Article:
The aroma of freshly cut wheat, grown on the cleared steppes, filled the air along with the quiet hush of the scythes wielded by the reapers. Preparations for the harvest festival were underway. It saddened Tetra to know he’d miss the celebration, though he wouldn’t miss the town itself. Their departure for the Academy in Aldamere had been pushed up nearly two weeks sooner than in years past—due to the prediction of an early winter. Under the cheery autumn sun, winter seemed too far away.
“I wonder what it will be like,” Halli said, gazing into the distance. “Classes. A big city …” Tetra’s sister echoed his thoughts until she grinned and added—“Boys.”
“I can’t imagine it will be anything like Jaegen,” Katerine said.
“By the Aspects, I hope it isn’t,” Tetra said. “I couldn’t stand a place a hundred times the size of Jaegen, but just as dull.”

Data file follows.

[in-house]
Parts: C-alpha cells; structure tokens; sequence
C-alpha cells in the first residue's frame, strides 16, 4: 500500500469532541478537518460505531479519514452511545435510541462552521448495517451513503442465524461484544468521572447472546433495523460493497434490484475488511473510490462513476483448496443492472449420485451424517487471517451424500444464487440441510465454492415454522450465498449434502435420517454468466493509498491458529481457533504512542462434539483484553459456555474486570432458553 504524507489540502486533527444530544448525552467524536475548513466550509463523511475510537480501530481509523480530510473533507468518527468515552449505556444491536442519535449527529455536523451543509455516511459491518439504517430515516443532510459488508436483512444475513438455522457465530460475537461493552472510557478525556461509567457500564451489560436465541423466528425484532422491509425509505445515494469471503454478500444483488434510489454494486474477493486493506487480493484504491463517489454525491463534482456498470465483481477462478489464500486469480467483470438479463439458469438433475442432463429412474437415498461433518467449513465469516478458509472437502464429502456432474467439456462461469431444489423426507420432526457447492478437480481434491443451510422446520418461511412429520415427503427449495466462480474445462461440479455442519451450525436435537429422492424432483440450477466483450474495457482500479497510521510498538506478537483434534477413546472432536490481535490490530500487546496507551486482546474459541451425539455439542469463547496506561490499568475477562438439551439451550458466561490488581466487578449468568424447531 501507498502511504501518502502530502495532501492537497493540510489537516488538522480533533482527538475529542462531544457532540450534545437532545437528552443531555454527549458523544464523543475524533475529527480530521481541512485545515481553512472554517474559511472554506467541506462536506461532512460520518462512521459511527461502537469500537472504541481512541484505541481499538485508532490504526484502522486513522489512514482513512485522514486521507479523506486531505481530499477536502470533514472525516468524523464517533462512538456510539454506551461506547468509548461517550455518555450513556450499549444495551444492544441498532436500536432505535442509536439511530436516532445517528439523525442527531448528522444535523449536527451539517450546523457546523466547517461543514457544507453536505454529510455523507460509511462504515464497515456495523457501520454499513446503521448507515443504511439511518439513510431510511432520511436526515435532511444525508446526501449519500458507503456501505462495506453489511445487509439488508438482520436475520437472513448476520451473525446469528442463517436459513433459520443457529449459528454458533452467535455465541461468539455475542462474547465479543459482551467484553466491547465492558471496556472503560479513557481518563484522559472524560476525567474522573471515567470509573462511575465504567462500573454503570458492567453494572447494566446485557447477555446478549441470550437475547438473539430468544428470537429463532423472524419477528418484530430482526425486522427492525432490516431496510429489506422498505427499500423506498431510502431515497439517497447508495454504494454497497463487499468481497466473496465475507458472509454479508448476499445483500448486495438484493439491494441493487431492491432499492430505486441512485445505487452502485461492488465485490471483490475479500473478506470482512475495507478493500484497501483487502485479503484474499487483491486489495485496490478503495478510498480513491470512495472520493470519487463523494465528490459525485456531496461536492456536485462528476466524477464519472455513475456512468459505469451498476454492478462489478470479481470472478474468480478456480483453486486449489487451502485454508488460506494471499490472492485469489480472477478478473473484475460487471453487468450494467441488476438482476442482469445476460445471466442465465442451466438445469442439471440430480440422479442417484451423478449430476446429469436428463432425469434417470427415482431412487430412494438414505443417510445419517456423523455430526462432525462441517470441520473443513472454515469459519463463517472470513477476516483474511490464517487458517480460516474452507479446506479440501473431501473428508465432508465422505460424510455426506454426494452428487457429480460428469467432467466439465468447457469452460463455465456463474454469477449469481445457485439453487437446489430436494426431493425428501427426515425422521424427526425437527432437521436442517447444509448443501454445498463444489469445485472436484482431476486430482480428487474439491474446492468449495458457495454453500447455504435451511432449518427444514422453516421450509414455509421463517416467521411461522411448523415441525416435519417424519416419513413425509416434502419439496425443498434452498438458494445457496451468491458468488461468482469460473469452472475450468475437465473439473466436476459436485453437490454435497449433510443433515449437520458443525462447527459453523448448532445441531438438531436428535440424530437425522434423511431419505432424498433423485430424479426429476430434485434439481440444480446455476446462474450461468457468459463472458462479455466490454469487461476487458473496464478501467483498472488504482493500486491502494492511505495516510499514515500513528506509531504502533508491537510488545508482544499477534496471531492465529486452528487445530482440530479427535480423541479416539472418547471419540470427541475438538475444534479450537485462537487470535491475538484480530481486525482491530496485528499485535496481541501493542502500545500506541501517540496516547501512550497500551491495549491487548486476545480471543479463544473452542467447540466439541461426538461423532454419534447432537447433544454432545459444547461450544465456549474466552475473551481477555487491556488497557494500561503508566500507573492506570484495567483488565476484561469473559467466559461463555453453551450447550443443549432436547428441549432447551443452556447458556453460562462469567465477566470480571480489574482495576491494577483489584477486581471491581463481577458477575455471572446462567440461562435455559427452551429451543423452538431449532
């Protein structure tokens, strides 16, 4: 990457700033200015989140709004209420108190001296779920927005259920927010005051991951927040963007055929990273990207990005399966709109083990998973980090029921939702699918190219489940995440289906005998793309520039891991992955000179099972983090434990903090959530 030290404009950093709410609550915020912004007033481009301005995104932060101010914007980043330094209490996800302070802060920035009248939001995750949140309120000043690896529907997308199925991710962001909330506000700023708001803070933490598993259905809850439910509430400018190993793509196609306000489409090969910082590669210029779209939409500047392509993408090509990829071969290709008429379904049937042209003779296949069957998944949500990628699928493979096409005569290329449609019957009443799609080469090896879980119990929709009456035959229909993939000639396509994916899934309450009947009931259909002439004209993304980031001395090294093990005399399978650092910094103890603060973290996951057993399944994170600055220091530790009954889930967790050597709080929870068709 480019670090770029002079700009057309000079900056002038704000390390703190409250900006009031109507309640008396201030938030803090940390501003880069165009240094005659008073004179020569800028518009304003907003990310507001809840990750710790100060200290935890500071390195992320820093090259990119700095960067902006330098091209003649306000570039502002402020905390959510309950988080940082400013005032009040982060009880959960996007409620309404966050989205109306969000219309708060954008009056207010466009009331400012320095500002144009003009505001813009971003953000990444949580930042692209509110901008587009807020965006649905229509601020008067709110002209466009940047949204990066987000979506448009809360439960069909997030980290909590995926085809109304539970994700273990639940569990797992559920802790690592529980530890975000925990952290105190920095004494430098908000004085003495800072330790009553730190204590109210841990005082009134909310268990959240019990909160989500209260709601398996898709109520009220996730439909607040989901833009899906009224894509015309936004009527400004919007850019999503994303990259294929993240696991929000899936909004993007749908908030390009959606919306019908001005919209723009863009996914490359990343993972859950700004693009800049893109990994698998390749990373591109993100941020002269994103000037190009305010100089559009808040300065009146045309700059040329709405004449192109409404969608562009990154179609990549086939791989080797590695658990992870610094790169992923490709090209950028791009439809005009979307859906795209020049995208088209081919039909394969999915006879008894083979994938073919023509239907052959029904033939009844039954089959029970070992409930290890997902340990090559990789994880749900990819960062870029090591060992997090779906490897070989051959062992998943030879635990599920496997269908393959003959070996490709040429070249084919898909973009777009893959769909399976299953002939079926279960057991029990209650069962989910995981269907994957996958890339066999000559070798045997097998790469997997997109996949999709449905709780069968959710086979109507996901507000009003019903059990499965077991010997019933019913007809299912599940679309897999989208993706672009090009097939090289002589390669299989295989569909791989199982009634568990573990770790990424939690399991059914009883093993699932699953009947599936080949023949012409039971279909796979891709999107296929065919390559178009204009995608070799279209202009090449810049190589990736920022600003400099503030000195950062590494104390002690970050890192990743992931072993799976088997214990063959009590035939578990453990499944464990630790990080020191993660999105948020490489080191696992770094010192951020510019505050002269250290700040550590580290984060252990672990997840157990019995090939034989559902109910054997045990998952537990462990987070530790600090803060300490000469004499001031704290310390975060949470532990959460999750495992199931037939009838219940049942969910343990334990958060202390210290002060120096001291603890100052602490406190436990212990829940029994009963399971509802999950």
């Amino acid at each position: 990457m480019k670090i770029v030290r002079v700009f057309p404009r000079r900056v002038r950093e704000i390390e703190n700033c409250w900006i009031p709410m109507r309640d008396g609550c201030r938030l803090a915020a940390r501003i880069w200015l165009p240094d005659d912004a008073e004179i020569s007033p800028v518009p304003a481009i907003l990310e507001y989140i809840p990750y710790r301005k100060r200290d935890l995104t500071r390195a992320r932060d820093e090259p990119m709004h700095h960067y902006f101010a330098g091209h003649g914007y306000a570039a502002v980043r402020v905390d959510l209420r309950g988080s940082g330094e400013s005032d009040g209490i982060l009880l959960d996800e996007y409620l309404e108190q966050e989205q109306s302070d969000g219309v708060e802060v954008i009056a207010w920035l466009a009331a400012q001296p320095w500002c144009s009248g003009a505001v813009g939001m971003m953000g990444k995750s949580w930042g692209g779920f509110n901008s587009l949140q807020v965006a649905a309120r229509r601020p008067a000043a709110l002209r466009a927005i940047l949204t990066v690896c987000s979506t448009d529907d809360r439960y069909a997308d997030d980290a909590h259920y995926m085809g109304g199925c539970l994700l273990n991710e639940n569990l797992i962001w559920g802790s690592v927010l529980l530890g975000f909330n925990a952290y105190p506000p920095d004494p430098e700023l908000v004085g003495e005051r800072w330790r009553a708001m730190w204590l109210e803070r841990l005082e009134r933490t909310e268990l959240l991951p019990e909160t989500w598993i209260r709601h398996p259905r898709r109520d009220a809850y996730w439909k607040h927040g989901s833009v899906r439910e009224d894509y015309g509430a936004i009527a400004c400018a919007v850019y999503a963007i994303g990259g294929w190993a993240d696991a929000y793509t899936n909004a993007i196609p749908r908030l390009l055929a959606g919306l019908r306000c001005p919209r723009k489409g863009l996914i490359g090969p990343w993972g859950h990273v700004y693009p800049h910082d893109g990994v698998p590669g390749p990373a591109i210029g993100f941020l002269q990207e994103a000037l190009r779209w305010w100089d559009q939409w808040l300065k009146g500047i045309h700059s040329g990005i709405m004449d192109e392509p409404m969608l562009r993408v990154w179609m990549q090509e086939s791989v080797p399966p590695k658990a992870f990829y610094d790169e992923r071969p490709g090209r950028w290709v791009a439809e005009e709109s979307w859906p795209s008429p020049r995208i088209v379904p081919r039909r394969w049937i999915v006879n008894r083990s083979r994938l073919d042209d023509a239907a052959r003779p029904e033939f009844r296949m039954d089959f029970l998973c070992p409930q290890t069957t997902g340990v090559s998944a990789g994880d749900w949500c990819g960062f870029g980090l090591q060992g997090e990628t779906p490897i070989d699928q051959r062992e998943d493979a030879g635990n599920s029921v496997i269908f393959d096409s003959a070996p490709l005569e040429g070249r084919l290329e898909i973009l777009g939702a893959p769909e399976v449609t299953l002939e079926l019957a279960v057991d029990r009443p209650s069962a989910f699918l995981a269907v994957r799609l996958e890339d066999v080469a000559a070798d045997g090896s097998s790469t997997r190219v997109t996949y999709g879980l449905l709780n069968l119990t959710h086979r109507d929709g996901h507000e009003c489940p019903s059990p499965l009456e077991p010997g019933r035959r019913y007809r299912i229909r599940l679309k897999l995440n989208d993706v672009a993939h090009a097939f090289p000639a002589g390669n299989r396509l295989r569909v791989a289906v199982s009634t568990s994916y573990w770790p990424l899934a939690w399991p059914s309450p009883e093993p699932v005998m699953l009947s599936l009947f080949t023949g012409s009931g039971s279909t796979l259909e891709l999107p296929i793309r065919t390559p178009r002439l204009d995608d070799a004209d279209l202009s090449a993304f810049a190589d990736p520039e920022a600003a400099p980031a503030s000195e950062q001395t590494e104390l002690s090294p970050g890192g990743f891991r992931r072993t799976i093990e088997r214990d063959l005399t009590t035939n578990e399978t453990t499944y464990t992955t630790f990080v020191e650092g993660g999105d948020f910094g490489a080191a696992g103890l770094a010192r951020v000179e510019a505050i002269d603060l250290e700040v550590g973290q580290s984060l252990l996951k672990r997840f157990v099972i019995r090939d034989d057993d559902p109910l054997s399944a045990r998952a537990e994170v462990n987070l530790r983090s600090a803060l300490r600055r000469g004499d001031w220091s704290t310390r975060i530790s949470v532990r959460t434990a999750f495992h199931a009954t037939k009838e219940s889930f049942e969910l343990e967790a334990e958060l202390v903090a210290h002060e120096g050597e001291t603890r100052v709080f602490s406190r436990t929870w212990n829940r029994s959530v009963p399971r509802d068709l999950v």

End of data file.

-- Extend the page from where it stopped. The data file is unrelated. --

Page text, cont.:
“It’s not so bad, is it?” Halli frowned, a chiding look he hated. Her being ten minutes older than him didn’t give her the authority to act so disapproving.
He shrugged. “It’s home and it always will be, but I’m ready for a change. Don’t get me wrong. I love everyone here, but it’s so small, you know?”
“Jaegen never changes. That’s one of the things I love about it.” Halli watched a group of children run past, squealing as they played some impromptu game.
Katerine perked up. “You know what we should do?”
Tetra kicked a rock off the path. “What?”
“We should name ourselves.” She skipped forward a step. “Something like The Jaegen Seven, yeah?”
“That’s silly, Katerine. We’re not a band of story time heroes or anything.”
“Hush, Tetra,” his sister replied. “I like the idea. A way to remember we’re a group once we’re at the Academy.”
Tetra glanced at her. “Still think it’s silly.”
Katerine pouted. “I just want everyone to know we’re a group. That we’re all friends.” She lowered her head and muttered, “I don’t think that’s stupid.”
He shrugged again and looked away. “Have it your way.”
“Then it’s settled.” Halli chucked Tetra’s shoulder. “What a magnificent band we’ll be.”
The Jaegen Seven continued toward the Bicks house.